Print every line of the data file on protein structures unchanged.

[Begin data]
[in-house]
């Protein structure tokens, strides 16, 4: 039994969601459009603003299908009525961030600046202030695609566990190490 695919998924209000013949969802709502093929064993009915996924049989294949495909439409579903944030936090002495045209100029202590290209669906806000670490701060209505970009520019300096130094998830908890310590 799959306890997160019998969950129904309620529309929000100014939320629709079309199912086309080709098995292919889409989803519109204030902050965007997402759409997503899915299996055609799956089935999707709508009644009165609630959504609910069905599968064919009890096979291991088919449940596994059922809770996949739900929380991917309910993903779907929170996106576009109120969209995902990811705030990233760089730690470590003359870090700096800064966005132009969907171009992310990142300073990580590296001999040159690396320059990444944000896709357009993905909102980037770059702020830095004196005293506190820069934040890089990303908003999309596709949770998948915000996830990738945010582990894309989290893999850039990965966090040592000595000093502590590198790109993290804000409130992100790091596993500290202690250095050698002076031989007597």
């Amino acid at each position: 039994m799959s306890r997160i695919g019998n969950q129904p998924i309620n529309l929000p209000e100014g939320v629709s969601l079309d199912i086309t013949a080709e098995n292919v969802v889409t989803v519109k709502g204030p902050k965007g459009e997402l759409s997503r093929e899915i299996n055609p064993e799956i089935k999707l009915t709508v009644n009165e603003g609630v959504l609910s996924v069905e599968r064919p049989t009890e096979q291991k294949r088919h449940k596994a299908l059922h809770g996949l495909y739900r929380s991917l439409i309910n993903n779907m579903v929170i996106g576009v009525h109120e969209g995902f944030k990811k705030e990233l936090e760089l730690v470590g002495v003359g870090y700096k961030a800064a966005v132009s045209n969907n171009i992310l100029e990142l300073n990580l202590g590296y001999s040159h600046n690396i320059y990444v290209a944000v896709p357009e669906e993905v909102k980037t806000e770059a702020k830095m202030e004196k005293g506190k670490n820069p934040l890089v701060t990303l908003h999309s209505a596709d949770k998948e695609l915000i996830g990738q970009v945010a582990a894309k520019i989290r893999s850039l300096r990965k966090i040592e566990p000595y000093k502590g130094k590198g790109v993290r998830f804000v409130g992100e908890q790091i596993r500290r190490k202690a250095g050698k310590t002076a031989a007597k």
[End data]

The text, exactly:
[in-house]
């Protein structure tokens, strides 16, 4: 039994969601459009603003299908009525961030600046202030695609566990190490 695919998924209000013949969802709502093929064993009915996924049989294949495909439409579903944030936090002495045209100029202590290209669906806000670490701060209505970009520019300096130094998830908890310590 799959306890997160019998969950129904309620529309929000100014939320629709079309199912086309080709098995292919889409989803519109204030902050965007997402759409997503899915299996055609799956089935999707709508009644009165609630959504609910069905599968064919009890096979291991088919449940596994059922809770996949739900929380991917309910993903779907929170996106576009109120969209995902990811705030990233760089730690470590003359870090700096800064966005132009969907171009992310990142300073990580590296001999040159690396320059990444944000896709357009993905909102980037770059702020830095004196005293506190820069934040890089990303908003999309596709949770998948915000996830990738945010582990894309989290893999850039990965966090040592000595000093502590590198790109993290804000409130992100790091596993500290202690250095050698002076031989007597």
């Amino acid at each position: 039994m799959s306890r997160i695919g019998n969950q129904p998924i309620n529309l929000p209000e100014g939320v629709s969601l079309d199912i086309t013949a080709e098995n292919v969802v889409t989803v519109k709502g204030p902050k965007g459009e997402l759409s997503r093929e899915i299996n055609p064993e799956i089935k999707l009915t709508v009644n009165e603003g609630v959504l609910s996924v069905e599968r064919p049989t009890e096979q291991k294949r088919h449940k596994a299908l059922h809770g996949l495909y739900r929380s991917l439409i309910n993903n779907m579903v929170i996106g576009v009525h109120e969209g995902f944030k990811k705030e990233l936090e760089l730690v470590g002495v003359g870090y700096k961030a800064a966005v132009s045209n969907n171009i992310l100029e990142l300073n990580l202590g590296y001999s040159h600046n690396i320059y990444v290209a944000v896709p357009e669906e993905v909102k980037t806000e770059a702020k830095m202030e004196k005293g506190k670490n820069p934040l890089v701060t990303l908003h999309s209505a596709d949770k998948e695609l915000i996830g990738q970009v945010a582990a894309k520019i989290r893999s850039l300096r990965k966090i040592e566990p000595y000093k502590g130094k590198g790109v993290r998830f804000v409130g992100e908890q790091i596993r500290r190490k202690a250095g050698k310590t002076a031989a007597k």